Crawford coroner takes county to court

mstucka@macon.comJune 26, 2014 Updated 11 hours ago

Crawford County’s coroner is taking the county government to court, hoping to get a judge to force the county to provide him the equipment he says he needs to run his office.

Coroner Allen O’Neal filed the petition Wednesday in Crawford County Superior Court. O’Neal wants a judge to order the county “to perform their official duties as mandated by Georgia Law and Local Act, including but not limited to providing a vehicle for the Office of the Coroner, providing a safe, secure office for the Coroner with a secure location for all evidence and samples monitored by the Sheriff’s Office” and paying for telephone and fax lines at O’Neal’s house.

The dispute has been brewing for months. O’Neal previously said he would file suit if the county didn’t do what it had to.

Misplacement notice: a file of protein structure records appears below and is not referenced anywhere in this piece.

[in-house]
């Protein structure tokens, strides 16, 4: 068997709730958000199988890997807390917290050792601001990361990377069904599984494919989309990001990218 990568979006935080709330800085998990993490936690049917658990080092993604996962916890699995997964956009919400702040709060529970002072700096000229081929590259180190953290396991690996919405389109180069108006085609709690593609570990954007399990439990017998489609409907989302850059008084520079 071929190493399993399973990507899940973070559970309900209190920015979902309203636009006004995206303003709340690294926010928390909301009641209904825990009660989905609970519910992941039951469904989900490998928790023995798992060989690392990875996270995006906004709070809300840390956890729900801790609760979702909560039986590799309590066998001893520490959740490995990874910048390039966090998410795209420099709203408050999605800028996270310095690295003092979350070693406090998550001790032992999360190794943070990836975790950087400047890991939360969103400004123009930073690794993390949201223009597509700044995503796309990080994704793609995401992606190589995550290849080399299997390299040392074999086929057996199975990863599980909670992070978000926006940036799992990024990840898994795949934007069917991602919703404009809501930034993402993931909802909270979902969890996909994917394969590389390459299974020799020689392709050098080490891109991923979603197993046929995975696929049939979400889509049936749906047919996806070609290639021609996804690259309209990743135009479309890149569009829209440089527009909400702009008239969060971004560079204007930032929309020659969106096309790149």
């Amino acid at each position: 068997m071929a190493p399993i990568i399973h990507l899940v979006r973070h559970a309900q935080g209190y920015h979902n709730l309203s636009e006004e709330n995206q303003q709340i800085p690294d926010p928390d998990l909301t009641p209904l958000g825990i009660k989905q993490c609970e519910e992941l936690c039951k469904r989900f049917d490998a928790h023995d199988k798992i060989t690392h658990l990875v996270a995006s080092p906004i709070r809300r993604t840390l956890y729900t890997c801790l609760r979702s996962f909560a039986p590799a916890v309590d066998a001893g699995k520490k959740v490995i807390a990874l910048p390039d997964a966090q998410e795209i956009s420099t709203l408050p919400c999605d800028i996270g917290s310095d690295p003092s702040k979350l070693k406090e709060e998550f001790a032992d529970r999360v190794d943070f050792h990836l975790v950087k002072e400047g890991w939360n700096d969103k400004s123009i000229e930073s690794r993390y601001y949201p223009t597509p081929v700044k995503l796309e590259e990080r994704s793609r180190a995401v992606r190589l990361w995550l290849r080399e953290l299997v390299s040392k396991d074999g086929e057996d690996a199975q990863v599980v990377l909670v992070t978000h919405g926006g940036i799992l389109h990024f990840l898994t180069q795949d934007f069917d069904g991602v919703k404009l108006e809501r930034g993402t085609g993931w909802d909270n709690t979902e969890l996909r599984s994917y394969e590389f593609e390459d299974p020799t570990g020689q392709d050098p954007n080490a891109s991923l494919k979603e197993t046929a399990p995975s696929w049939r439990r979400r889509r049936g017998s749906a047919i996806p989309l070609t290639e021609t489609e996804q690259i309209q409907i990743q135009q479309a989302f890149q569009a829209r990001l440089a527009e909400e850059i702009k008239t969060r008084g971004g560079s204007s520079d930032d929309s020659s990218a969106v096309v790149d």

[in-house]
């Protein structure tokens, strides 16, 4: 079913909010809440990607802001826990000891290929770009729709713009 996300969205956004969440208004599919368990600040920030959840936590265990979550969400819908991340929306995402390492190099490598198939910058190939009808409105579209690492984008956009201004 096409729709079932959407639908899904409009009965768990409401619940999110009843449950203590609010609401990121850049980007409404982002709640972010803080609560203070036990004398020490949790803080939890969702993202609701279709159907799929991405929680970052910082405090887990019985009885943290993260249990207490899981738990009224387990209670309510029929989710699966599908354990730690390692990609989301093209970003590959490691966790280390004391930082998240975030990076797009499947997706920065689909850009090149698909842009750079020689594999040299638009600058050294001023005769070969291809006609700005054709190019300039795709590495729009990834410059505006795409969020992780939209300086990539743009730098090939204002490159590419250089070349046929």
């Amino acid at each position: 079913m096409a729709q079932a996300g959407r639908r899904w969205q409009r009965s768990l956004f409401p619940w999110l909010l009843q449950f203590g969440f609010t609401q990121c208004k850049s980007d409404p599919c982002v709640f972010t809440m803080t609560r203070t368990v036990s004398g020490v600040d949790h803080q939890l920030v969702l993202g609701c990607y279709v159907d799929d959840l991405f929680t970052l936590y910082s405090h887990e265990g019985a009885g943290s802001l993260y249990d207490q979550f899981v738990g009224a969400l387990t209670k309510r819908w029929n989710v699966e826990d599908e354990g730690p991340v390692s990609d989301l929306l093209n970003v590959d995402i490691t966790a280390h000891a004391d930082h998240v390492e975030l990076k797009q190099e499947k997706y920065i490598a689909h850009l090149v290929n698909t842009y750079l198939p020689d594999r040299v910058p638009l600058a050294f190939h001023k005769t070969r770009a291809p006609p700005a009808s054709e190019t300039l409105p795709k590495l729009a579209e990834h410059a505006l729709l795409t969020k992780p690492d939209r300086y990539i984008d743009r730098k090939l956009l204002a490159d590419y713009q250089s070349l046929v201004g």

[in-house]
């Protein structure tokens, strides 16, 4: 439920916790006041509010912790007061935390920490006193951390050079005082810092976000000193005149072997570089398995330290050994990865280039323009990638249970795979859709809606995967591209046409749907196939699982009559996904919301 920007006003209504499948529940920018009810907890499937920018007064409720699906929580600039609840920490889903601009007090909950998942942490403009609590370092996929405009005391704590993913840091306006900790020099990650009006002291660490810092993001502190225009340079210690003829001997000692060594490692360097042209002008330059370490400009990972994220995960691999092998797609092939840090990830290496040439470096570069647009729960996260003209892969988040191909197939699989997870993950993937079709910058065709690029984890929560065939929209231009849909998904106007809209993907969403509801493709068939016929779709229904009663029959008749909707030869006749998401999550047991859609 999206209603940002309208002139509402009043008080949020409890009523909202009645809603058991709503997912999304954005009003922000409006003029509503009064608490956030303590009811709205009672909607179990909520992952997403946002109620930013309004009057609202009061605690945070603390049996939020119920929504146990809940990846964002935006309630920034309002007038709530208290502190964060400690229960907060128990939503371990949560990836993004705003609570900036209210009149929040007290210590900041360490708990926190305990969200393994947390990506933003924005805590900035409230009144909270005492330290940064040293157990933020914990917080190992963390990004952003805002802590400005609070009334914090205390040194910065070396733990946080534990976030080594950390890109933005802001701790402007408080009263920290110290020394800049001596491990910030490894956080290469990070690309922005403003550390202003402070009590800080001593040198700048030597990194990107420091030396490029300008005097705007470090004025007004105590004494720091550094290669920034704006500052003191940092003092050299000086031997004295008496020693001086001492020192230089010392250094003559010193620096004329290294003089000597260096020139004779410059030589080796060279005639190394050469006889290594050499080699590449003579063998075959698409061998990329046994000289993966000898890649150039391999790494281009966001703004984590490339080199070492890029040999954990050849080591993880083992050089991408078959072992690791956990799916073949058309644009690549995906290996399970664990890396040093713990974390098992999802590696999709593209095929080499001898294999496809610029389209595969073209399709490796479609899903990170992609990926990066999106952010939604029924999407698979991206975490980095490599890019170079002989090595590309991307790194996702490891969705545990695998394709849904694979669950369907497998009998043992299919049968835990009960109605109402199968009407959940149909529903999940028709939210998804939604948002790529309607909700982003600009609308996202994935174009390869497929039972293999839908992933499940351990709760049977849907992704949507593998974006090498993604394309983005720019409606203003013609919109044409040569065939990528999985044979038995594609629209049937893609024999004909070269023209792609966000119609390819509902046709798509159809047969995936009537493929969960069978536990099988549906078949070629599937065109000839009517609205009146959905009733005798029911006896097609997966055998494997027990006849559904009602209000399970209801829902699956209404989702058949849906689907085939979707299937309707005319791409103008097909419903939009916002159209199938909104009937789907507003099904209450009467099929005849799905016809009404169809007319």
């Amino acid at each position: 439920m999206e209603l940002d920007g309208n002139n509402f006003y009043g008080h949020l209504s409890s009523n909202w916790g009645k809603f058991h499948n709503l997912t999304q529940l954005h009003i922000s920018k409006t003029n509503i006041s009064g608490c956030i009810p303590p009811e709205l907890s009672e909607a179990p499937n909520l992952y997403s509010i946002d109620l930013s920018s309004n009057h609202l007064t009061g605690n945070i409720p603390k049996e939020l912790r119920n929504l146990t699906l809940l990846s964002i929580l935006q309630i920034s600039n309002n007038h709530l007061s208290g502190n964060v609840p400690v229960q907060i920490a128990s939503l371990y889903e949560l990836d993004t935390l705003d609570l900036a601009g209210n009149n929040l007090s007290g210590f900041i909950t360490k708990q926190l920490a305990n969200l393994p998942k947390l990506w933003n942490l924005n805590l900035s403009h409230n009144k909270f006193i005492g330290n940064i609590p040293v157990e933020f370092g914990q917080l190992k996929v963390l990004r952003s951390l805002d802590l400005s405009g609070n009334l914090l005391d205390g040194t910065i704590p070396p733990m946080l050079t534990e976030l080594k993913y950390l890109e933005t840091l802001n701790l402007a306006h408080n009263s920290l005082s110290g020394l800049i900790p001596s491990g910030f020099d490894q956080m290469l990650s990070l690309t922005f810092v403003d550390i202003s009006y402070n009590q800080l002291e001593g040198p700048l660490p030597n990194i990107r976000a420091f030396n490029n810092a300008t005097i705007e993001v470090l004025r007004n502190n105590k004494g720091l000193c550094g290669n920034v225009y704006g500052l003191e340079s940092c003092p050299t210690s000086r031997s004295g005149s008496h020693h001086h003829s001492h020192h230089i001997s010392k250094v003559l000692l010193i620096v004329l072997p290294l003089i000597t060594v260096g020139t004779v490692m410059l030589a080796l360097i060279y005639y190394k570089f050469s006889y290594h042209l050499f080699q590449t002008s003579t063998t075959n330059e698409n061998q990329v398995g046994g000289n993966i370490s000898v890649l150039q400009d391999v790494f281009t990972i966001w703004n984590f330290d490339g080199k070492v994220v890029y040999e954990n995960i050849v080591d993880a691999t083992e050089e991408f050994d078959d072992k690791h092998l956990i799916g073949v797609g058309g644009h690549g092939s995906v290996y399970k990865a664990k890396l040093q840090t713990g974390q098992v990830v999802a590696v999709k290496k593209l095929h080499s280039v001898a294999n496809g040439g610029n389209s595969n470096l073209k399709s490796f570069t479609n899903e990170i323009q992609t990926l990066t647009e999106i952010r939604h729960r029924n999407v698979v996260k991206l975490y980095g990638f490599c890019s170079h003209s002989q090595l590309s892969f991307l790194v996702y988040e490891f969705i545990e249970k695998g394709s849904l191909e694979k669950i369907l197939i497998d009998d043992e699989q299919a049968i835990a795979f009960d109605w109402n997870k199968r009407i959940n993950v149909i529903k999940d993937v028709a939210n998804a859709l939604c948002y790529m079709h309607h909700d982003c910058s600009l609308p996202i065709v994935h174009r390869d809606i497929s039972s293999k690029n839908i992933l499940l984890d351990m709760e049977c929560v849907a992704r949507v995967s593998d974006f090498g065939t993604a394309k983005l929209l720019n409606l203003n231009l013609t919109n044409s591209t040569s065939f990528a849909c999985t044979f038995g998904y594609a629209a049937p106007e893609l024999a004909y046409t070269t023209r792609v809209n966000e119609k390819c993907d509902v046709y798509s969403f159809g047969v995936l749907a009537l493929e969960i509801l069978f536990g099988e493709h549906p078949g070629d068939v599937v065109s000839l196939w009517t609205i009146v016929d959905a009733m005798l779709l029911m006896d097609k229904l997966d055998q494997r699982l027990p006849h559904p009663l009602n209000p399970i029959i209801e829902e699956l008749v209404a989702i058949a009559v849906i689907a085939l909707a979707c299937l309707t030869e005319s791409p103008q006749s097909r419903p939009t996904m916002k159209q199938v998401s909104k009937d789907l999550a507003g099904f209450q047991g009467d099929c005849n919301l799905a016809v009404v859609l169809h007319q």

The official Crawford County attorney represents both the county commissioners and the coroner, leading to outside attorneys in the case. O’Neal is being represented by Michelle Smith, of Warner Robins. The County Commission hired Duke Groover, of Macon, as its attorney in the case.

Groover told The Telegraph that the county believes it’s complied with the law and has given O’Neal what he needs.

Commission Chairman Dean Fripp said this year that “he’s asked for an office. He’s asked for a lot of different things that we’ve given him. Nothing that we’ve done has been good enough.”

O’Neal’s petition cites state law that says the coroner must be provided supplies and equipment to reasonably run the office. One of the larger sticking points was a vehicle. O’Neal’s lawsuit says that “bodily fluids are a health hazard and risk for the Coroner to use his personal vehicle for the discharge of his duties. Further, the County is unable to provide any liability insurance to and from death scenes for the use of the Coroner’s personal vehicle.”

The lawsuit also said the county had stopped paying bills for telephone and fax service at O’Neal’s house, ending a practice of seven years. The suit said he deals with paperwork involving death calls after hours.

To contact writer Mike Stucka, call 744-4251.

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